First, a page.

The SIGnboard: SIG Snapshot
“We’re energized, we’re growing, and we’re on the cusp of new things,” reports Acey Welch ’53, president of the Alumnae-i Network for Harvard Women (ANHW; harvardwomensig.com). The two-year-old Shared Interest Group (SIG) has grown fivefold since its founding, to a membership of more than 500; recently incorporated as a nonprofit organization; and in December drew a full house of more than 200 to campus to hear a cross-disciplinary faculty panel discuss new research and continuing concerns about the role of women in leadership positions, in media coverage, and at home. (For audio coverage of the event, co-sponsored with the Harvard Alumni Association, visit https://soundcloud.com/harvard/beyond-balance-womens.)
ANHW’s roots have a cherry-red tinge: some of its DNA derives from the Committee for the Equality of Women at Harvard, set up in 1993 by concerned Radcliffe alumnae (many from the classes of 1953 and 1958) who sought a significant increase in tenured women, and equity for all women, at Harvard. But the reference to “alumni” in the SIG’s name is neither accidental nor wishful. “We have male members and we’d like more,” Welch says. “We feel this is important in discussing issues of particular concern to women.”
The new SIG “aims to develop a vibrant intergenerational community of Harvard and Radcliffe alumni/ae designed to increase and strengthen Harvard women’s presence, voices, and leadership within Harvard and the larger society.” Its officers reflect that intergenerational focus: secretary Alexa Ing Stern ’12 and treasurer J. Robin Umbley, A.L.M. ’13, are Welch’s juniors by decades. “Many recent members are younger alums,” she says. “That delights us, because we’re reaching out to that age group. The majority of our members range from the 1980s to 2014; we have a good showing from the 1950s, and fewer from the ’60s and ’70s. There are members from the schools of education, law, design, and business, and roughly 7 percent of our group is international, including members from Europe, Central America, Asia, Africa, and Micronesia.” Advice from the HAA on coordinating national and global activities, along with its technical guidance, Welch notes, are enabling ANHW’s far-flung members to build stronger connections with each other; efforts to set up regional chapters are in the works, and Welch says the SIG expects to have a presence on Facebook and LinkedIn very soon: “Check our website on that, and for updates on an event planned for late April.”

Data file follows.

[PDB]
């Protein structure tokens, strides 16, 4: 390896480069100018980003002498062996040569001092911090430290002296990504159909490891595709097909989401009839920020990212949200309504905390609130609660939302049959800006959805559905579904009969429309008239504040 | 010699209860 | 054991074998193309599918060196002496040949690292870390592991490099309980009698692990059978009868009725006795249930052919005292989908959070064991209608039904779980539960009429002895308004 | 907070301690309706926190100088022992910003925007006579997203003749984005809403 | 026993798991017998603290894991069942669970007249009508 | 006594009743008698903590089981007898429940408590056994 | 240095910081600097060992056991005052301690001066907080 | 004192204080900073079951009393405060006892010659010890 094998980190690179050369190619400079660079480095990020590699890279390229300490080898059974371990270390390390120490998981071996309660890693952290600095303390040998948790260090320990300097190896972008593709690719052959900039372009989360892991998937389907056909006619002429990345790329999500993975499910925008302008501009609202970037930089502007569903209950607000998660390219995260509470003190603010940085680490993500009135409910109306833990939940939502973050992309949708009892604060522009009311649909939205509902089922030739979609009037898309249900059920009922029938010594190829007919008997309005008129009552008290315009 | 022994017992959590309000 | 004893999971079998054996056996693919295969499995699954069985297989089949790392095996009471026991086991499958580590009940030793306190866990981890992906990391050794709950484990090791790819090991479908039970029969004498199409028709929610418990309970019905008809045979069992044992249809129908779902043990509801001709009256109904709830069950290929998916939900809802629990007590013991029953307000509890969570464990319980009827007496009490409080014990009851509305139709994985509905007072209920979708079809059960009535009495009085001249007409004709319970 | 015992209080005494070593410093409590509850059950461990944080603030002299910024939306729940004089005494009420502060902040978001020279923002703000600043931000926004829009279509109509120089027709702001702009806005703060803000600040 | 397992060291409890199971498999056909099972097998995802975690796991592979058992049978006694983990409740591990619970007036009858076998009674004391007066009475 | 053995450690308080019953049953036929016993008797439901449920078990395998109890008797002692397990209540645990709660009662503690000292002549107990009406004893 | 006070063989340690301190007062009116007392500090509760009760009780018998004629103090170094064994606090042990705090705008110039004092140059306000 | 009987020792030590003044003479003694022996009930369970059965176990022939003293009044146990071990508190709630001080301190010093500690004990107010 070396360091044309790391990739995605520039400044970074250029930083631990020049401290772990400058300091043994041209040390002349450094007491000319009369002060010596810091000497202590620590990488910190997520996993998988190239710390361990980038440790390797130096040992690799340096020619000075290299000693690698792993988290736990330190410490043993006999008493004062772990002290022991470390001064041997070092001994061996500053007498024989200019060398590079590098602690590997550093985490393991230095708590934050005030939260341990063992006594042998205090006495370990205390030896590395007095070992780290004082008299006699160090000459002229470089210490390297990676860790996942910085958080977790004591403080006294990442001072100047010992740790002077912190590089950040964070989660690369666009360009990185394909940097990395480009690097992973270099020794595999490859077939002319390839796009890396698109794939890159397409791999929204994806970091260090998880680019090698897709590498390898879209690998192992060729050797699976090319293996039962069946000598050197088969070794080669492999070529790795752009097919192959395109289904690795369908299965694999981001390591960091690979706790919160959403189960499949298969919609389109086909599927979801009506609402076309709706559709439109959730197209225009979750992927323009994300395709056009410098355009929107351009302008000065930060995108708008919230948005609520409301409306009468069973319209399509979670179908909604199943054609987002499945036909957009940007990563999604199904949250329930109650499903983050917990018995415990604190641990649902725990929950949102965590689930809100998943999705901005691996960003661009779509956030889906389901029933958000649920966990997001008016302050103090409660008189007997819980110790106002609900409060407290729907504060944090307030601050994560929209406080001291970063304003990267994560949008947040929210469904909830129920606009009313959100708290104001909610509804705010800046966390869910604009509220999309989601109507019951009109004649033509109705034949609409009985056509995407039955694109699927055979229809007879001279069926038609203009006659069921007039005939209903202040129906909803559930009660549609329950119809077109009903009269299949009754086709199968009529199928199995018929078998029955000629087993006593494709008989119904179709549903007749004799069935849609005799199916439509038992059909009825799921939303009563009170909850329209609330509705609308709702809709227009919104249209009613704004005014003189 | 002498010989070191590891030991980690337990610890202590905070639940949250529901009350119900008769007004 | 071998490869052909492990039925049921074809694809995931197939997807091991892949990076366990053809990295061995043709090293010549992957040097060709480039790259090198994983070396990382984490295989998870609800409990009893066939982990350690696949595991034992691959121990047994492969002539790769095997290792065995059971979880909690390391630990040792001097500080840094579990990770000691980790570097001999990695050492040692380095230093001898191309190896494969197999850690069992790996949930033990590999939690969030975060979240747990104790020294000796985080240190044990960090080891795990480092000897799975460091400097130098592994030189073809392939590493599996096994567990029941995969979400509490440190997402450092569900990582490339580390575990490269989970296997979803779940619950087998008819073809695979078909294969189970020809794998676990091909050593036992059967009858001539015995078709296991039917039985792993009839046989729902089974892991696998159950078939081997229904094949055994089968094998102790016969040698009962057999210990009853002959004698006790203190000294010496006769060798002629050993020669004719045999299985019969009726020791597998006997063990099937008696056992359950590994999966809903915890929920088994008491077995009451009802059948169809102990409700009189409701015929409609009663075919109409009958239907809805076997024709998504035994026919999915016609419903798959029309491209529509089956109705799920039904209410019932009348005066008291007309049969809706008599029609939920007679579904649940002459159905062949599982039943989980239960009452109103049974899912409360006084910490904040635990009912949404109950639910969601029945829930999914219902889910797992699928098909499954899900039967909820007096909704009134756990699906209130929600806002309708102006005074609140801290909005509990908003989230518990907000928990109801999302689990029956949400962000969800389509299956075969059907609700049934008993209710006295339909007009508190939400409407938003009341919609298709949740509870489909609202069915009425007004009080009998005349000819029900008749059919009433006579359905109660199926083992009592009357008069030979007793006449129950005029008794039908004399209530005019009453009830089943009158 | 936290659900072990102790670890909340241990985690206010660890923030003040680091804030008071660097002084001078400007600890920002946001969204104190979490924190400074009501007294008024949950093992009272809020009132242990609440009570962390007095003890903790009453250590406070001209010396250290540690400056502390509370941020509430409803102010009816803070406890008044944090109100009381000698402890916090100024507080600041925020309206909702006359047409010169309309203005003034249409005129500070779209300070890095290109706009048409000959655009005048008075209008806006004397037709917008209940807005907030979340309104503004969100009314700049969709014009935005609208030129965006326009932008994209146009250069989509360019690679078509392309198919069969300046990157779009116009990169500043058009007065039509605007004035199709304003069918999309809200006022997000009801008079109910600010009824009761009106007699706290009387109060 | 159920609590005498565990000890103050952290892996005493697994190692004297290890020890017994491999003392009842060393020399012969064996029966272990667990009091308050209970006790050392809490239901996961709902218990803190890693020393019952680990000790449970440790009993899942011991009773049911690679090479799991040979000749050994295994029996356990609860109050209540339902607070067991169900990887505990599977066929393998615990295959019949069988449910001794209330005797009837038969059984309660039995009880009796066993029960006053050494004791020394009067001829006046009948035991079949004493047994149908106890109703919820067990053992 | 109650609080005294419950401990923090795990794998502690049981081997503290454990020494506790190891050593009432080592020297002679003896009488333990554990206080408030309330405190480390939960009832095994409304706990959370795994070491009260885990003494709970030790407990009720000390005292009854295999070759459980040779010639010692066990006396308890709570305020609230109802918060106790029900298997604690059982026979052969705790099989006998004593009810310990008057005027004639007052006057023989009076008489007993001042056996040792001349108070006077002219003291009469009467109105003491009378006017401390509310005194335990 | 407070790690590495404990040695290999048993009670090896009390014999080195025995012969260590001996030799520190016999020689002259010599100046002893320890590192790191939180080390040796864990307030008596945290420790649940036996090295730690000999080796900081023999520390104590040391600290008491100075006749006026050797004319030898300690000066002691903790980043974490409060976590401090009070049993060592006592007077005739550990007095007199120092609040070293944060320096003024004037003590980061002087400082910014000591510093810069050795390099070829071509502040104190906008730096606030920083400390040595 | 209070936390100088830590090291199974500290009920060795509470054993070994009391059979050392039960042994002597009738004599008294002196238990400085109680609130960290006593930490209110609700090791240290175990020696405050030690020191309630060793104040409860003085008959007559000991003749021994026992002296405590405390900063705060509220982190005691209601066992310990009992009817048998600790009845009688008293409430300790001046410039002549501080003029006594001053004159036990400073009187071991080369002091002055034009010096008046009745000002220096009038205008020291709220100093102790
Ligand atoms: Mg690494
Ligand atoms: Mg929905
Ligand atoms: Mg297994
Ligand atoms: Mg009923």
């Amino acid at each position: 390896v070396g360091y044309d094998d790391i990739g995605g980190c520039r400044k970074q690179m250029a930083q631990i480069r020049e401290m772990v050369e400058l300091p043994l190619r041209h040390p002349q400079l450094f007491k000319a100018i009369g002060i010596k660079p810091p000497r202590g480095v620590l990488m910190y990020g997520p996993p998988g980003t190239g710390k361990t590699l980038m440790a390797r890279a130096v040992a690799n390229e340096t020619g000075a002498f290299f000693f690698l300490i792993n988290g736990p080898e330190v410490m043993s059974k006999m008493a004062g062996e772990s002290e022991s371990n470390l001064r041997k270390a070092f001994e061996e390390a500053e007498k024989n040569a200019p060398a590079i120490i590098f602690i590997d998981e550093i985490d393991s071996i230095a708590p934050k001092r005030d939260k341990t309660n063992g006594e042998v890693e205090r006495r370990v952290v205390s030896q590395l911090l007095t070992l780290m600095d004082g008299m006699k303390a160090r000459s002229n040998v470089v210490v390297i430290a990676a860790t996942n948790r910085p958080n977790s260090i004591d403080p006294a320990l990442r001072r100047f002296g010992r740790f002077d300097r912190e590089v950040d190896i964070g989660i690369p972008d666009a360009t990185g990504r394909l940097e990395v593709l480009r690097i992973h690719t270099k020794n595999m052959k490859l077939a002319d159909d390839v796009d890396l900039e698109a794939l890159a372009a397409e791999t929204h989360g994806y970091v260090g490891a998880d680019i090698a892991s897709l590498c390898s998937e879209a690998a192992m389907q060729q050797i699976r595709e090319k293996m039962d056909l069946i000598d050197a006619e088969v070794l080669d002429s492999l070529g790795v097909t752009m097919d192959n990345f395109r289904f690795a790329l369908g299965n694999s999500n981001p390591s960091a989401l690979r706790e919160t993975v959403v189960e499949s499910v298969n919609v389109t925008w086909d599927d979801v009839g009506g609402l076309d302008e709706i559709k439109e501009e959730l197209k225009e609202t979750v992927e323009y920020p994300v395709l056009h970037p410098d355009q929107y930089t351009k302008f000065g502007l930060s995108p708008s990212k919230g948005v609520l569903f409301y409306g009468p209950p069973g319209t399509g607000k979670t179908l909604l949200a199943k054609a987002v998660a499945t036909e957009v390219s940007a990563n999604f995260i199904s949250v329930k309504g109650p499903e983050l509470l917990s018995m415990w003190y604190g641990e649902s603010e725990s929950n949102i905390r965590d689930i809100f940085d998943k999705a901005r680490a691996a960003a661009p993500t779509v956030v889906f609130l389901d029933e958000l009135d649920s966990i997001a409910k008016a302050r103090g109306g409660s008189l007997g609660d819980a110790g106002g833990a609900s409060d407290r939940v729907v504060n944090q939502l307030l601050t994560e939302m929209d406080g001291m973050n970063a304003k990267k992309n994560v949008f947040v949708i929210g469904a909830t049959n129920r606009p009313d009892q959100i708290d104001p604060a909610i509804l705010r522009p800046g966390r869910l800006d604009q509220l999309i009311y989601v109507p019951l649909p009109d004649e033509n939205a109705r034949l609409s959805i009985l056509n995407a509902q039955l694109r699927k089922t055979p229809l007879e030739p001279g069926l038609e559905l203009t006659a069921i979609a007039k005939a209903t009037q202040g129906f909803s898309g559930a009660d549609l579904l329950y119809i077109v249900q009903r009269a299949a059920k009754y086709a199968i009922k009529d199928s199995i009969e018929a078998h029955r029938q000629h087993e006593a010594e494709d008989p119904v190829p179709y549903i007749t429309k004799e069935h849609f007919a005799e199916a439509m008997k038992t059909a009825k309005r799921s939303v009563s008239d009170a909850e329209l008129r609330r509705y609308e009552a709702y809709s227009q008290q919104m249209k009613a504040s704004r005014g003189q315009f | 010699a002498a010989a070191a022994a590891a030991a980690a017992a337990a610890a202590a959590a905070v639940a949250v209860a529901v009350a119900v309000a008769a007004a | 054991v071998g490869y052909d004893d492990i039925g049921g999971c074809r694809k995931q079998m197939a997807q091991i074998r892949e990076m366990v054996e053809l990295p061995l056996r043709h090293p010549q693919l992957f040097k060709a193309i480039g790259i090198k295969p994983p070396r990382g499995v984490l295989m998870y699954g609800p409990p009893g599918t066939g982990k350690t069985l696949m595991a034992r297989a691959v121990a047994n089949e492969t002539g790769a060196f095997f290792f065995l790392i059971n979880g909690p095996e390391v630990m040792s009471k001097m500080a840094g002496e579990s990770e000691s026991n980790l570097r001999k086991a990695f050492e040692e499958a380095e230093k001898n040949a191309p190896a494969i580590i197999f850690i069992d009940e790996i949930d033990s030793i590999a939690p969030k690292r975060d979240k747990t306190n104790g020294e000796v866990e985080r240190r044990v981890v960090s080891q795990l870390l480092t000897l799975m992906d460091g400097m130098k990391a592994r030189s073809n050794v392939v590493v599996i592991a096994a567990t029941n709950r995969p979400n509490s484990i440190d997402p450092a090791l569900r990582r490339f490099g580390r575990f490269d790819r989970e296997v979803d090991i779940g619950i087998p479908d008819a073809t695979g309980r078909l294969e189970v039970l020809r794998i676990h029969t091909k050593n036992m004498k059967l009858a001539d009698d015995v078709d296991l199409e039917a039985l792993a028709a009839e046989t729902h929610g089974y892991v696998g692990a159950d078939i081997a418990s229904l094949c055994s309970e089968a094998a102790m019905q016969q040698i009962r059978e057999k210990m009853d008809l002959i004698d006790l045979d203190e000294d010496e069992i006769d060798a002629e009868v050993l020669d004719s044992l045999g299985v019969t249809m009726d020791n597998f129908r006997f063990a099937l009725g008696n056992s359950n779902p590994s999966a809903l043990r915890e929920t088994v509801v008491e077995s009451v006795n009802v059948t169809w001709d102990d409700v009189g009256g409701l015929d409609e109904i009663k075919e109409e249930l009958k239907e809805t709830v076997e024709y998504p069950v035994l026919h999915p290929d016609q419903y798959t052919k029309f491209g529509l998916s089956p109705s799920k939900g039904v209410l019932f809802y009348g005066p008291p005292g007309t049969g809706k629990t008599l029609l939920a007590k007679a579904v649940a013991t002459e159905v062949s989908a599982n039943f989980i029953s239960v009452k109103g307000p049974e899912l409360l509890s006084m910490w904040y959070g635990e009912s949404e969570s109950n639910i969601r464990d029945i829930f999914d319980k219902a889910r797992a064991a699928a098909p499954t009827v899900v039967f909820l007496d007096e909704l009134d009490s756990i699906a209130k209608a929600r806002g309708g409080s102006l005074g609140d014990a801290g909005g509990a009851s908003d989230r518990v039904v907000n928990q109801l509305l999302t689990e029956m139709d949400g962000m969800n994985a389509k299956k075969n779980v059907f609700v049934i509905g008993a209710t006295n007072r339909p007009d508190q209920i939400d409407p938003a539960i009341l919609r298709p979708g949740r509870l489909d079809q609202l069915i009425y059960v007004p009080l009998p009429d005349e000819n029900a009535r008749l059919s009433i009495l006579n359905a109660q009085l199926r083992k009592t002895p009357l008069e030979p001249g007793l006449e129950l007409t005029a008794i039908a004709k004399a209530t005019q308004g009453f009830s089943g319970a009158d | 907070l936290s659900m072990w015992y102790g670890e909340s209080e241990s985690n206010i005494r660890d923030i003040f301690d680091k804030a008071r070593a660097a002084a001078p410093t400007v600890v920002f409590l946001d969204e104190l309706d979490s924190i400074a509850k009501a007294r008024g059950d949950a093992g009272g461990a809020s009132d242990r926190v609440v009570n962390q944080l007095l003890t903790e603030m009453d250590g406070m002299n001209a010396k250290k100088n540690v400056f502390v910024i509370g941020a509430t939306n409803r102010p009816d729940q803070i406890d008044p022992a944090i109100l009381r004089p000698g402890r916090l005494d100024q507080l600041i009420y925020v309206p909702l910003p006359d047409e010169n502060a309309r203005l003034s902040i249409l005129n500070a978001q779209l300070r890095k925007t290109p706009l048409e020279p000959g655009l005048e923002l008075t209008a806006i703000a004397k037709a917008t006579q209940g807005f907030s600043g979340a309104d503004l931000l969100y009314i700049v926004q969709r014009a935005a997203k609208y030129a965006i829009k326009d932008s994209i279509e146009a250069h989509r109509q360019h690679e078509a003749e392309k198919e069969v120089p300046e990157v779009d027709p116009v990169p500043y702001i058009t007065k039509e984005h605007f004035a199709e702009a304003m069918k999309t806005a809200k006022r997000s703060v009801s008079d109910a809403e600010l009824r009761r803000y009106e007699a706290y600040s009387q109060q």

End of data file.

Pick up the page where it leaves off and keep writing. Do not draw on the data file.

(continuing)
As one of multiple Harvard groups focused on women’s concerns, ANHW seeks in particular to “[expand] societal definitions of leadership and success to acknowledge the value of women’s contributions and leadership styles in traditional and nontraditional realms, including both paid and unpaid work.” Welch points to a possibly larger role, too: as a real network building connections among those SIGS “to make the discussion more universal, to develop a more unified focus and so be more successful in getting our message to the wider world.” Participation will be key. “It’s important to become a member,” she adds. “Because when we can say our membership is 3,000—that carries some weight.”
For a complete list of SIGS, visit http://alumni.harvard.edu/haa/clubs-sigs/sigs-directory.